“I have a much broader base to build a winning coalition on,” she said in an interview with USA TODAY. As evidence, Clinton cited an Associated Press article “that found how Sen. Obama’s support among working, hard-working Americans, white Americans, is weakening again, and how whites in both states who had not completed college were supporting me.”

And there it is.

Would there have been a better way to phrase this?  Sure.  She could have left out that first “Americans.”  She could have stuck an “and” in there between the first “Americans” and “white.”  She could have said “I have a much broader base to build a winning coalition on.  [Look at this article] that found how Sen. Obama’s support among working-class white Americans is weakening again, and how whites in both states who had not completed college were supporting me.”

That’s the truth.  And that is potentially a problem for the Obama campaign and might be something Democrats might consider*.  And it addresses frankly and openly what folks have been hinting at this whole campaign.

But, come on. 

What she said isn’t frank and open.  It’s mangled politician-speak that came out racist and jingoistic and kind of in direct opposition to her stated goal of building a broader base.  Because, really, once you’ve insulted the non-whites and the white folks with college degrees who work hard and non-hard working white people, who exactly is left?  Some guy named Joe on an assembly line in Peoria?  Francine in Tampa?

I don’t think the next President is going to be some miracle worker.  We sat by for eight years and let George Bush strip from us a whole lot of what it means to be an American.  And a lot of the power he consolidated for himself is going to be incredibly tempting for the next President to keep.  We have gone far off course and the next president is not going to be able to fix it all.  He or she may not even be inclined to fix it all.

I’m not trying to elect a perfect savior. 

I’d like to elect a person who gets that the absolute worst thing Bush has done in his presidency is to bring out in the open and repeatedly codify this notion that “Us v. Them” is the way to run a country–that you can do whatever you want to “them,” that our laws don’t apply to “them,” that if “they” aren’t smart enough to get out of the way of whatever, “they” deserve whatever happens to “them.”  That if you aren’t the right color or the right religion or thinking the right thoughts or saying the right things, even in the privacy of your own home, if you’re fucking the wrong people, if you’re protesting the war or the WTO or police brutality, if you’re too smart or too dumb or too urban or too rural or too poor or too foreign and so on and so on into long choruses of “Song of Myself,” then you aren’t “us” and you deserve whatever you get.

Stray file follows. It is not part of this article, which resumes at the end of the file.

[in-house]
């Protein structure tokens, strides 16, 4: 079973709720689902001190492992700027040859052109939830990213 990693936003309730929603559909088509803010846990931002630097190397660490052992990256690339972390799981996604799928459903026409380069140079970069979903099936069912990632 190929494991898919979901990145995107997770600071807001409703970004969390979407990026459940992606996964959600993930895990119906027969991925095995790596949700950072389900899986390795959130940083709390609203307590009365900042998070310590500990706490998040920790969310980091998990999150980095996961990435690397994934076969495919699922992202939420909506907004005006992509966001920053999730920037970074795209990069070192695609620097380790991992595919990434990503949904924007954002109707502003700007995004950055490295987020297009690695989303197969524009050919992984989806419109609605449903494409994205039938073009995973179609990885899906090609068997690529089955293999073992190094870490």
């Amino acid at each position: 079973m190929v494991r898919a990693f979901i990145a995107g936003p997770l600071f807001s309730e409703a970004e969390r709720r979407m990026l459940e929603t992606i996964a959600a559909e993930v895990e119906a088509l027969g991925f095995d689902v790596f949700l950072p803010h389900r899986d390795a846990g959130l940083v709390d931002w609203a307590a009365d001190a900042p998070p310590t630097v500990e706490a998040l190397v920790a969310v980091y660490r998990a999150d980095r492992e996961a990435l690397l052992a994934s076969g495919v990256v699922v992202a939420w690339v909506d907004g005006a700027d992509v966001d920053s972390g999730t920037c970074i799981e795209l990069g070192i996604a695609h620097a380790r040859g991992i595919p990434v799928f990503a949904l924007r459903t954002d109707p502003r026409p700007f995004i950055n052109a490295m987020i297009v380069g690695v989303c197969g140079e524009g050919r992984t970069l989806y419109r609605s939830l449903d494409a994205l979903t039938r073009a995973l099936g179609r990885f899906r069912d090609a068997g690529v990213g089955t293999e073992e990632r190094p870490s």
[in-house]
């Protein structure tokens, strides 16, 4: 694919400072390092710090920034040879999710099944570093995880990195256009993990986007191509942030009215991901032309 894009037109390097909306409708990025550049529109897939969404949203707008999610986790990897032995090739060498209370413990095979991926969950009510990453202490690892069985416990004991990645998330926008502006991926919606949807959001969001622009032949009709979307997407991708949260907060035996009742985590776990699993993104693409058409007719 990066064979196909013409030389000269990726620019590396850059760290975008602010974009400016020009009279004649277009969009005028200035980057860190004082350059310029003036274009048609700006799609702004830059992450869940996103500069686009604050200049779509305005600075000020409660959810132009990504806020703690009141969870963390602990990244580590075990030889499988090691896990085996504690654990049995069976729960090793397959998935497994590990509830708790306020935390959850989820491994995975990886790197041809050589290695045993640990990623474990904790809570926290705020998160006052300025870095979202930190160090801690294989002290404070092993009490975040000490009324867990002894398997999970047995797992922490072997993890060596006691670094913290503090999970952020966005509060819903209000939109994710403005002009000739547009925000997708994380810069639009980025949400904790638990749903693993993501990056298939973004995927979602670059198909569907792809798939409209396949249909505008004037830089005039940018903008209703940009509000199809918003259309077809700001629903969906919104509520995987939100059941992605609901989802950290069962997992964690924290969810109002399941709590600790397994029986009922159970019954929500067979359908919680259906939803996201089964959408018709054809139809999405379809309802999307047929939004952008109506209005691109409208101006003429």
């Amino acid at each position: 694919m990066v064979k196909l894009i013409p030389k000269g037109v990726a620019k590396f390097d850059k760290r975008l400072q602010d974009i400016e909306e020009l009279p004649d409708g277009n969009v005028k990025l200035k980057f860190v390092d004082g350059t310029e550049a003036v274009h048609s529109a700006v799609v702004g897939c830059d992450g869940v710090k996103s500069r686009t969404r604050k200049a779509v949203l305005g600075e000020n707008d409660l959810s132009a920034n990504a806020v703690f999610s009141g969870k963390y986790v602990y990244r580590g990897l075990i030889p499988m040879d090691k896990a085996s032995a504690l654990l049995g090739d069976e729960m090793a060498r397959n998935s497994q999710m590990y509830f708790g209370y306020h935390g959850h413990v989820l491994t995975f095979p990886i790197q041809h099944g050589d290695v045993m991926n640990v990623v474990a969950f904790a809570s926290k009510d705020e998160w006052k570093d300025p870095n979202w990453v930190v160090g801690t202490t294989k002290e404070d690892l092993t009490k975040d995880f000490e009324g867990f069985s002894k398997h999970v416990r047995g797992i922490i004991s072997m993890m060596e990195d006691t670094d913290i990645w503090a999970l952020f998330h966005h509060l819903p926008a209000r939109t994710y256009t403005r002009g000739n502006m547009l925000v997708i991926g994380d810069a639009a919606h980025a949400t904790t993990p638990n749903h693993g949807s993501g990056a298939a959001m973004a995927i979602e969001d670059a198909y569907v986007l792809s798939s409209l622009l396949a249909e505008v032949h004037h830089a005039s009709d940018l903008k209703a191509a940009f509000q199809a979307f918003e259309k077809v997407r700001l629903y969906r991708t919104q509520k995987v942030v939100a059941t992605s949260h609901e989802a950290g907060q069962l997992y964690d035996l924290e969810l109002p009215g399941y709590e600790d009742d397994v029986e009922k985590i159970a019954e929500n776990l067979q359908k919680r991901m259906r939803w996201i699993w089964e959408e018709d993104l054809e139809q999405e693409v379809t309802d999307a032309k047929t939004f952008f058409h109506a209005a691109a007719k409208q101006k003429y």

I’d like to just start there, with an end to the overt “Fuck ’em, they’re not with us” of American politics.  And statements like that from Clinton make me think that she doesn’t see a problem with “us v. them.”

I don’t like it.







*Although, I should hope that Democrats also take into account that no one wants to vote for McCain, not even people in his own party.  In places where they’re still having Republican primaries, he can’t even secure 100% of the vote, and he’s the only choice.  It’s not as if this is a situation where the country is almost evenly split Democratic voters v. Republican voters.  We’re turning out a shit-ton more folks who are excited and enthusiastic about voting.  We don’t need a broad coalition to beat McCain.  The dude calls his wife a cunt in public, wants to call in the League of Nations to help win the war on terror, and views the Iraq war as a war for oil.  If we lose to him, it’s time to give up and split into 50 autonomous tiny countries, because we are a nation of idiots.  (see Braisted)


Unless, of course, this is yet another step in the “Blazing Saddles”-ification of our culture.